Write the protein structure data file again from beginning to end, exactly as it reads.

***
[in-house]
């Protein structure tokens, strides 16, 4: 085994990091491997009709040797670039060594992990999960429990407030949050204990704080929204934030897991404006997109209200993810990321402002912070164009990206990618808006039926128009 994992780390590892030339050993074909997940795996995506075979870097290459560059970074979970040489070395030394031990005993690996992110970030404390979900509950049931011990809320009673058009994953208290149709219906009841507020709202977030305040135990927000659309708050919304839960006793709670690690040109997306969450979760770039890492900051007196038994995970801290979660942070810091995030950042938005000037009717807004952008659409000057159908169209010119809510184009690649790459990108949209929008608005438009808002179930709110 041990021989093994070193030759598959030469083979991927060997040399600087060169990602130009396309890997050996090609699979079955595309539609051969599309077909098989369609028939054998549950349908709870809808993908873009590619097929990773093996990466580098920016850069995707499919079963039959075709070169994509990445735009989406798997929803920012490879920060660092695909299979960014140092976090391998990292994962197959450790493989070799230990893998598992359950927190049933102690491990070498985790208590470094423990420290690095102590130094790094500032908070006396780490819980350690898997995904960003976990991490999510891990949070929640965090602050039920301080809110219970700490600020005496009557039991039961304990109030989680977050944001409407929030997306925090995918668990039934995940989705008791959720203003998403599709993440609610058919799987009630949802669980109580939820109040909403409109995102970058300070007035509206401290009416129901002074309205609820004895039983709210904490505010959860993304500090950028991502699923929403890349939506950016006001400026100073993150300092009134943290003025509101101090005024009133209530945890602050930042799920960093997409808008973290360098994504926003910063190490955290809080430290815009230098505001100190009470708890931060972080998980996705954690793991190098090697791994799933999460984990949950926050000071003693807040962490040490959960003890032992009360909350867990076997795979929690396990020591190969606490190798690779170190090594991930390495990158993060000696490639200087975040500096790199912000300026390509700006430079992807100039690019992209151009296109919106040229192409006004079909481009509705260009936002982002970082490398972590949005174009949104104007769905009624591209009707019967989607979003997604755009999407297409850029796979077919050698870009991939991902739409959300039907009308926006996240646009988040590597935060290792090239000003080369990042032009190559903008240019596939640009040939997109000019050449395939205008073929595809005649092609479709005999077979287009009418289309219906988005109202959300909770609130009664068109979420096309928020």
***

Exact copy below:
[in-house]
């Protein structure tokens, strides 16, 4: 085994990091491997009709040797670039060594992990999960429990407030949050204990704080929204934030897991404006997109209200993810990321402002912070164009990206990618808006039926128009 994992780390590892030339050993074909997940795996995506075979870097290459560059970074979970040489070395030394031990005993690996992110970030404390979900509950049931011990809320009673058009994953208290149709219906009841507020709202977030305040135990927000659309708050919304839960006793709670690690040109997306969450979760770039890492900051007196038994995970801290979660942070810091995030950042938005000037009717807004952008659409000057159908169209010119809510184009690649790459990108949209929008608005438009808002179930709110 041990021989093994070193030759598959030469083979991927060997040399600087060169990602130009396309890997050996090609699979079955595309539609051969599309077909098989369609028939054998549950349908709870809808993908873009590619097929990773093996990466580098920016850069995707499919079963039959075709070169994509990445735009989406798997929803920012490879920060660092695909299979960014140092976090391998990292994962197959450790493989070799230990893998598992359950927190049933102690491990070498985790208590470094423990420290690095102590130094790094500032908070006396780490819980350690898997995904960003976990991490999510891990949070929640965090602050039920301080809110219970700490600020005496009557039991039961304990109030989680977050944001409407929030997306925090995918668990039934995940989705008791959720203003998403599709993440609610058919799987009630949802669980109580939820109040909403409109995102970058300070007035509206401290009416129901002074309205609820004895039983709210904490505010959860993304500090950028991502699923929403890349939506950016006001400026100073993150300092009134943290003025509101101090005024009133209530945890602050930042799920960093997409808008973290360098994504926003910063190490955290809080430290815009230098505001100190009470708890931060972080998980996705954690793991190098090697791994799933999460984990949950926050000071003693807040962490040490959960003890032992009360909350867990076997795979929690396990020591190969606490190798690779170190090594991930390495990158993060000696490639200087975040500096790199912000300026390509700006430079992807100039690019992209151009296109919106040229192409006004079909481009509705260009936002982002970082490398972590949005174009949104104007769905009624591209009707019967989607979003997604755009999407297409850029796979077919050698870009991939991902739409959300039907009308926006996240646009988040590597935060290792090239000003080369990042032009190559903008240019596939640009040939997109000019050449395939205008073929595809005649092609479709005999077979287009009418289309219906988005109202959300909770609130009664068109979420096309928020």